In IRM, the construct model is still represented as a single continuous variable, but the observation model is expressed in terms of the items as in Figure 4— 5.

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The model is usually written as an equation relating the probability of a. The student parameter is usually translated into a scaled score 5 for interpretation.

The item parameters express, in a mathematical equation, characteristics of the item that are believed to be important in determining the probabilities of observing different response categories. Most applications of IRM use unidimensional models, which assume that there is only one construct that determines student responses.

Indeed, if one is interested primarily in measuring a single main characteristic of a student, this is a good place to start.

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However, IRMs can also be formulated for multidimensional contexts discussed below. Formal components of IRM have been developed to help diagnose test and item quality. For instance, person and item fit indices help identify items that do not appear to work well and persons for whom the items do not appear to work well. As an example of how IRM can be used, consider the map of student progress for the variable Designing and Conducting Investigations displayed in Figure 4—6.

Although hidden in this image of the results, the underlying foundation of this map i. One can now, additionally, talk about what tends to happen with specific items, as expressed by their item parameters. This formulation allows for observation situations in which different students can respond to different items, as in computerized adaptive testing and matrix-sampling designs of the type used in the National Assessment of Educational Progress NAEP.

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Figure 4—5 can also be used to portray a one-dimensional factor analysis, although, in its traditional formulation, factor analysis differs somewhat from IRM. Like IRM, unidimensional factor analysis models the relationship between a latent construct or factor e. In factor analysis, the observable variables are strictly continuous rather than ordered categories as in IRM. More recent formulations relax these limitations. Similar to ways in which G-theory has extended CTT, elements of the observations, such as raters and item features, can be added to the basic item response framework see Figure 4—7 in what might be called faceted IRMs.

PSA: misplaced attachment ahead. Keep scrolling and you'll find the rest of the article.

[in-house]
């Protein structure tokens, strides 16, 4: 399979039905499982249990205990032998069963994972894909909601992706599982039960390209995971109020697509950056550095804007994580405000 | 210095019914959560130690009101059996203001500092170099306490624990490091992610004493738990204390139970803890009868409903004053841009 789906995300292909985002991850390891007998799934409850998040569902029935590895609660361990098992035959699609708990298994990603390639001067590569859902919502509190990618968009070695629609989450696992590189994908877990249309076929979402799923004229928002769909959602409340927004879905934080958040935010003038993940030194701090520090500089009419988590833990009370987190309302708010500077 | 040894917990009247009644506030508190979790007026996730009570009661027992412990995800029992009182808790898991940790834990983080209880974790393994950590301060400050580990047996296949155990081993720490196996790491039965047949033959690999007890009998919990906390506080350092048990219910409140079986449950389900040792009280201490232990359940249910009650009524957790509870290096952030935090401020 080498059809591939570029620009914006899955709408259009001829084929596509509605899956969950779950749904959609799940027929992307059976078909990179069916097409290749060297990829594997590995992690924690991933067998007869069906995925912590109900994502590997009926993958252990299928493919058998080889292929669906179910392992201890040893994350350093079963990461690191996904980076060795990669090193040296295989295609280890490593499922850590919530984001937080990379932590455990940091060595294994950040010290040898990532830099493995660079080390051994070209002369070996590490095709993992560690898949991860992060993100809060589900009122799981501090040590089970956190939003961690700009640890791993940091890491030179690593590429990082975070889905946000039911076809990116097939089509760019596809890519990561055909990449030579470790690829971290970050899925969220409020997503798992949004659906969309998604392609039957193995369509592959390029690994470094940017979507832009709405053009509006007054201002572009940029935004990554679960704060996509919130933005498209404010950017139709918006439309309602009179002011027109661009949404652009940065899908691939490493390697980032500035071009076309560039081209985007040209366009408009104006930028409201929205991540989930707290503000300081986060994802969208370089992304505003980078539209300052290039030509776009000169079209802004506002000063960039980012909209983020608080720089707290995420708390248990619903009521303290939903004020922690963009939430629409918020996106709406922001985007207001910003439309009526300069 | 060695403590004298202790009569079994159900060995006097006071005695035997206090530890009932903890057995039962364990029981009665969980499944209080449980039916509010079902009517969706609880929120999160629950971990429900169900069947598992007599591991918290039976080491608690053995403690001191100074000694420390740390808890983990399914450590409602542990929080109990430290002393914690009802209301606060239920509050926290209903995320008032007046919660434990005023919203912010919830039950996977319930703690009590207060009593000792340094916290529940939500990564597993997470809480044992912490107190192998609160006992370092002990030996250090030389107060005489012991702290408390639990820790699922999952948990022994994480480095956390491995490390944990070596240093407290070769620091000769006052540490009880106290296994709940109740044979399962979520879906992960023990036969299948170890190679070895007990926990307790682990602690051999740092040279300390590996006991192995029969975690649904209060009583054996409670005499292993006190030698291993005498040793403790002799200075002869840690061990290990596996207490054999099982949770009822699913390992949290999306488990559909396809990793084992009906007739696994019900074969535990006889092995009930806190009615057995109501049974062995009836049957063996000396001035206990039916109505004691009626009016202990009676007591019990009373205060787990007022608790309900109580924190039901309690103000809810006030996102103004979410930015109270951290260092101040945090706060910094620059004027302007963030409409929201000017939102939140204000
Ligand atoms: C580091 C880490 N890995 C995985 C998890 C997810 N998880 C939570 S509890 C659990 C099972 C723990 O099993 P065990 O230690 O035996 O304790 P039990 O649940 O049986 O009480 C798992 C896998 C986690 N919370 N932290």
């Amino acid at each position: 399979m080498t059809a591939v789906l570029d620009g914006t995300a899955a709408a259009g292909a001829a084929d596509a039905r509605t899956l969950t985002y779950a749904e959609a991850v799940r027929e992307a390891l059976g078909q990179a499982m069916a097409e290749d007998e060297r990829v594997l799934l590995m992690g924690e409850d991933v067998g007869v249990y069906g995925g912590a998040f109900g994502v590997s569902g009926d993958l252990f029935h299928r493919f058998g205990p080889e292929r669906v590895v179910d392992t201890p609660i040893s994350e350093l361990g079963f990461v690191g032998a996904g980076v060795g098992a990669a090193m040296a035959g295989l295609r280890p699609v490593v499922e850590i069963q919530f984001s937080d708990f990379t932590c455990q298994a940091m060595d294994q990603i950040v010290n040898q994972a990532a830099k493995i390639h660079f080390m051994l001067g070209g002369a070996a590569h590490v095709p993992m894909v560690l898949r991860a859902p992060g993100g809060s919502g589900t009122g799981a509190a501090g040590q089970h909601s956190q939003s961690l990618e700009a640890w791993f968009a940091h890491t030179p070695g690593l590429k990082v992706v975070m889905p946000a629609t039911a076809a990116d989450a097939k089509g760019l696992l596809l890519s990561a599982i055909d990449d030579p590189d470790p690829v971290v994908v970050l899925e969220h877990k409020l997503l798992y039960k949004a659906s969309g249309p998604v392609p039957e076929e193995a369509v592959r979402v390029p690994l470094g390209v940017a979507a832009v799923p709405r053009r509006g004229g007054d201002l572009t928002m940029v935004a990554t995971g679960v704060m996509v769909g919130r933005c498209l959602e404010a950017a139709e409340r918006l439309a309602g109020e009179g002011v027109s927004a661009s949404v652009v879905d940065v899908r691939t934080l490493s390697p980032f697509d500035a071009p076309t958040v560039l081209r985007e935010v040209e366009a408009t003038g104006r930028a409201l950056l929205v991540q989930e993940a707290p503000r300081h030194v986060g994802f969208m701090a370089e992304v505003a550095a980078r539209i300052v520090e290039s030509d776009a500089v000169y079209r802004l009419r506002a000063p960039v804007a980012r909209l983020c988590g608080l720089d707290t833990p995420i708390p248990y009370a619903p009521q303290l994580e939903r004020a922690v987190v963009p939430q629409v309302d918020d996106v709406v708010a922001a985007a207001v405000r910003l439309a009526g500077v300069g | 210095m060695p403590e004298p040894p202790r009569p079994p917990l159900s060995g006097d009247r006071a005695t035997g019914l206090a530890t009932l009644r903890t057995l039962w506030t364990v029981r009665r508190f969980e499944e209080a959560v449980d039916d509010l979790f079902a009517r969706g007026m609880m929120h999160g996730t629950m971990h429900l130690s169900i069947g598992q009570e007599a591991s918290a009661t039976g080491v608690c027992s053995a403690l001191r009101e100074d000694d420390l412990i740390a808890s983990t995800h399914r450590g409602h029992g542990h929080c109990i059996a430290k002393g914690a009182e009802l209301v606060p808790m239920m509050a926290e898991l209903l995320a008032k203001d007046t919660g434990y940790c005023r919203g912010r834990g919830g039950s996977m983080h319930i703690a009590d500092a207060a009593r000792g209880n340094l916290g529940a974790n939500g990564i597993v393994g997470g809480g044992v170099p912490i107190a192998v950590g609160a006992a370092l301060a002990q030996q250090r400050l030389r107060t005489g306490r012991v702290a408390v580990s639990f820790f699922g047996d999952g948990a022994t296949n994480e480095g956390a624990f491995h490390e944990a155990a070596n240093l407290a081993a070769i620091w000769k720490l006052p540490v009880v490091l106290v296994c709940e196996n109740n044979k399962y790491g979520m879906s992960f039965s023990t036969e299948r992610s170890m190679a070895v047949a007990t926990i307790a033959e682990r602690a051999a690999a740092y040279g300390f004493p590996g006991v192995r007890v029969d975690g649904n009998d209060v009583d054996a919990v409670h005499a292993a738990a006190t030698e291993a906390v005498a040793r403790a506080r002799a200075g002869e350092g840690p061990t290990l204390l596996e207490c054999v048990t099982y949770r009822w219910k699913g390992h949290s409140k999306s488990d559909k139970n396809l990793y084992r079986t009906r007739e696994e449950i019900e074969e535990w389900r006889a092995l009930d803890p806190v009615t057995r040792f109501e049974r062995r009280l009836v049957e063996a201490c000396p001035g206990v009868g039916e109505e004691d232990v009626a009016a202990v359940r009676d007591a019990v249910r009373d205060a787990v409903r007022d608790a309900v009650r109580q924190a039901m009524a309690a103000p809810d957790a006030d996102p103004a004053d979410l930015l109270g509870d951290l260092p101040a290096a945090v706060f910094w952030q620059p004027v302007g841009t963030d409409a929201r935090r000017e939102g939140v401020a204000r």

Examples of facets are 1 different raters, 2 different testing conditions, and 3 different ways to communicate the items. One foundational difference is that in IRMs the items are generally considered fixed, whereas in G-theory they are most often considered random.

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That is, in G-theory the items are considered random samples from the universe of all possible similarly generated items measuring the particular construct. In practice very few tests are constructed in a way that would allow the items to be truly considered a random sampling from an item population. In the measurement approaches described thus far, the latent construct has been assumed to be a continuous variable. In contrast, some of the research on learning described in Chapter 3 suggests that achievement in certain domains of the curriculum might better be characterized in the form of discrete classes or types of understanding.

That is, rather than assuming. Models based on this approach are called latent class models. The classes themselves can be considered ordered or unordered. When the classes are ordered, there is an analogy with the continuum models: each latent class can be viewed as a point on the continuum see Figure 4—8. An argument could be made for using latent classes in the BEAR example discussed earlier. For interpretation purposes, this map would probably be just about as useful as the current one.

One might ask, which assumption is right—continuous or discrete? The important question is, given the decisions one has to make and the nature of cognition and learning in the domain, which approach provides the most interpretable information? Investigating this question may indeed reveal that one approach is better than the other for that particular purpose, but this finding does not answer the more general question. Each of the four general classes of models described above—classical, generalizability, item response, and latent class—can be extended to incorporate more than one attribute of the student.

Doing so allows for connections to a richer substantive theory and educationally more complex interpretations. In multidimensional IRM, observations are hypothesized to correspond to multiple constructs Reckase, ; Sympson, For instance, performance on mathematics word problems might be attributable to proficiency in both mathematics and reading. In the IEY example above, the progress of students on four progress variables in the domain of science was mapped and monitored see Box 4—2 , above. Note that in this example, one might have analyzed the results separately for each of the progress variables and obtained four independent IRM estimations of the student and item parameters, sometimes referred to as a consecutive approach Adams, Wilson, and Wang, There are both measurement and educational reasons for using a multidimensional model.

In measurement terms, if one is interested, for example, in finding the correlation among the latent constructs, a multidimensional model allows one to make an unbiased estimate of this correlation, whereas the consecutive approach produces smaller correlations than it should. Educationally dense longitudinal data such as those needed for the IEY maps can be difficult to obtain and manage: individual students may miss out on specific tasks, and teachers may not use tasks or entire activities in their instruction.